The Science of Forming


 

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More s to Let Your Supplier Help

By: Stuart Keeler

Friday, April 01, 2011
 
Last month’s column emphasized the importance of the customer and supplier working together to solve problems more quickly, to create more robust products, implement new technology and reduce costs. To be successful, both must exchange full and accurate information and data. A steel supplier that provides a metalformer with only the heat number for a coil of steel is supplying insufficient information.

Assume a specific coil fails to perform satisfactorily compared to previous coils for a given part. The customer calls the supplier to complain about the defective coil, specifying its heat number. Transmitting identifying data about the problem coil represents the correct first step. However, the heat number encompasses too large a population of coils to prove useful. A single batch of steel from an integrated mill is called a heat; one heat can yield 300 to 350 tons of steel, all with the same composition and a single certification. Comparatively, mini mills produce about 100 tons/heat.

Each heat of molten steel is poured into a continuous caster, which produces a continuous, solid slab of steel. As this slab moves along the exit table, traveling torches section the continuous slab; each smaller slab is processed into a coil of steel. A 300-ton heat could become fifteen 40,000-lb. master coils, thirty 20,000-lb. master coils, or some other combination based on customer orders and mill inventory. These master coils could be further subdivided into even smaller pup coils.

Useful information can be gained by marking coil mults to identify problem areas.
Useful information can be gained by marking coil mults to identify problem areas.

Since master or pup coils may undergo completely different processing steps as they transform from a slab to a final shippable coil, each will exhibit different mechanical properties. For this reason, mills assign a unique number to each coil. If the coil receives additional processing at a service center or warehouse, the processor may assign a new number to the coil, while maintaining records that allow tracing the processor’s coil number back to the original mill coil number. This means that the customer must retain the coil number attached to a problematic coil, not only the heat number.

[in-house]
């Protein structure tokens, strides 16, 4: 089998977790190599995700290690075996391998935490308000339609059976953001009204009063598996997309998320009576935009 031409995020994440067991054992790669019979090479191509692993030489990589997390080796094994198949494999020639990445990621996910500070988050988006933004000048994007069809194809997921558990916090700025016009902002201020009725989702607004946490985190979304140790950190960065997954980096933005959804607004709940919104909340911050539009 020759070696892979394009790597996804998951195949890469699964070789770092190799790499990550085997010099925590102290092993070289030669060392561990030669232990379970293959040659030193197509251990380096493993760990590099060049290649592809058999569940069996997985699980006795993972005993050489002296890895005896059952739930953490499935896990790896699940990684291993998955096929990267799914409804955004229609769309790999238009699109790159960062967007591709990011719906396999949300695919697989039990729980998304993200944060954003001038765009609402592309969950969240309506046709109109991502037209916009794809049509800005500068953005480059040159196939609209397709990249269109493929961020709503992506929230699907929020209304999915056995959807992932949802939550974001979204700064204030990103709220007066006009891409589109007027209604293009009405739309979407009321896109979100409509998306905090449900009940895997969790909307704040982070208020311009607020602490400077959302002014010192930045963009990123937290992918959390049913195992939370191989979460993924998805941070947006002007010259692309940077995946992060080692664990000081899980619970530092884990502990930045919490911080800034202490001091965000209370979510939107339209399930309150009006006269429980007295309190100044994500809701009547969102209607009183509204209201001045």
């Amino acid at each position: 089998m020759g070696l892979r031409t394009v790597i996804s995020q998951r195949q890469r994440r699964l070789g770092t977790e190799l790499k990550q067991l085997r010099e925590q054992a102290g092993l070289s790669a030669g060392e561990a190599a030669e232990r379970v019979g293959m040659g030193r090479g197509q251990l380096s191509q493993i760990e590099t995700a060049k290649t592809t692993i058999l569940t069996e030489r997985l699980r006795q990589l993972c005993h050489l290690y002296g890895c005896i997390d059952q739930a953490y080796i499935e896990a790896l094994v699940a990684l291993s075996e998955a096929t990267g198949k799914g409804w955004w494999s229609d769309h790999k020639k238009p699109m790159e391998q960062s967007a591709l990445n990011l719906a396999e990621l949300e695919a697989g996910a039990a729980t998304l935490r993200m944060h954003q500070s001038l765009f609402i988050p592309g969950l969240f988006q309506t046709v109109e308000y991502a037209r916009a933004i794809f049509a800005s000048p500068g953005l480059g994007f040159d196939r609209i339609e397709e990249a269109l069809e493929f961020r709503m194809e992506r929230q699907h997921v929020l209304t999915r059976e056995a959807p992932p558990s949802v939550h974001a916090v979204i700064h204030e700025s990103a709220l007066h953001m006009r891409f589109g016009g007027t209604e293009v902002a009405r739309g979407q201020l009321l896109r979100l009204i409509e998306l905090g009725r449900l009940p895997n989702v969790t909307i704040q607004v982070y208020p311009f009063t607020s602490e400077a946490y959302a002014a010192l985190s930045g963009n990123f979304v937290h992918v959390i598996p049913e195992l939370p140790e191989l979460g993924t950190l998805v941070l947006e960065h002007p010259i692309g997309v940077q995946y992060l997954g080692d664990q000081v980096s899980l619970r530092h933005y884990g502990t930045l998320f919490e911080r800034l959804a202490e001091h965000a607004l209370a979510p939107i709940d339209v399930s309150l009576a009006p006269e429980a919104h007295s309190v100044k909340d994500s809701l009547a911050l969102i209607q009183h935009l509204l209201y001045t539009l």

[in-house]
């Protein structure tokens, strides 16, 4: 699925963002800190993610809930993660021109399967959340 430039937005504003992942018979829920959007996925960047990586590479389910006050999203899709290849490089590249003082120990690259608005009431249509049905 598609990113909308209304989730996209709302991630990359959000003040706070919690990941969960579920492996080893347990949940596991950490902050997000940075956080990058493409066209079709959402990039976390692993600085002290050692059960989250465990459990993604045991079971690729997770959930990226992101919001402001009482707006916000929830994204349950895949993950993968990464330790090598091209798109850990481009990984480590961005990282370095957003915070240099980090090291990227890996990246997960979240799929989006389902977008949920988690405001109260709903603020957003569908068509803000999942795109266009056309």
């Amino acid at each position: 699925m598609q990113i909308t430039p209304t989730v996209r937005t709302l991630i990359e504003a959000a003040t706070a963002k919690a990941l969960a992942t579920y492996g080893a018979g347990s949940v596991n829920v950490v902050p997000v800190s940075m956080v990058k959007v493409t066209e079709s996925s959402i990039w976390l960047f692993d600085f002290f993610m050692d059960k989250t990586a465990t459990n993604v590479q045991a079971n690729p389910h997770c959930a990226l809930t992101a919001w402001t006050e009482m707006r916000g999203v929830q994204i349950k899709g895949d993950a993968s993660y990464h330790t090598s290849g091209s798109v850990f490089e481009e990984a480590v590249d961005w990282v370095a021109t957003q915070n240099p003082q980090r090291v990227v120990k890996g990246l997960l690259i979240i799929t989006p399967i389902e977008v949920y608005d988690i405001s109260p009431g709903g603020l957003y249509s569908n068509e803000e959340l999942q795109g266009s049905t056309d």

For troubleshooting a potential problem with multiple coils (mults) slit from a single larger coil, a suggested procedure is to identify each mult with an additional code, such as a letter (see figure). The metalformer then keeps track of the coil number and the mult codes during part production. If all of the problematic parts come from the mult marked A, for example, and if the left edge of mult A is the raw mill edge, then resolving part-quality issues might simply require slitting the edges of the larger coil to remove the raw tapered edge. Further, if the right mults from the larger coil (H in the figure) never experience problems, then mult A can be rotated 180 deg. to match the profile of mult H. The reversed coil then would be fed from the bottom instead of the top.

A customer that alerts its supplier about a coil (identified by its coil number) producing 15-percent character-line splits, compared with other coils producing zero splits, is providing insufficient information to allow the supplier to begin tracing the problem, except for the production records for that coil. When the customer provides a sample piece from the problem coil for chemical, metallurgical and property evaluation, more useful data is available to the supplier. However, the stamper must take the sample from the area of the coil that produces the splits—taking the sample from the area of the coil making good parts achieves nothing.

A better option is to supply samples from the problem area of the coil and from the good area. The best option: Include the two mentioned samples from the problem coil plus a sample from a coil that has produced the best parts. The customer may want to capture a few extra samples of this “excellent” steel before consuming the entire coil.

Let’s assume that a particular service center or warehouse supplier works hard for its metalforming customers, provides good service and is receptive to new ideas, but may not be up to speed on best practices, new procedures, leading technology, troubleshooting techniques and other skills necessary to be considered top of class. Metalformers should look for opportunities to help their steel supplier become top of class—invite the supplier to send its key employees to a seminar, or arrange for an in-plant seminar and invite key staff from the supplier. This , important ideas taught during the seminar can be discussed among supplier and customer, which can lead to dramatic improvements. MF

 


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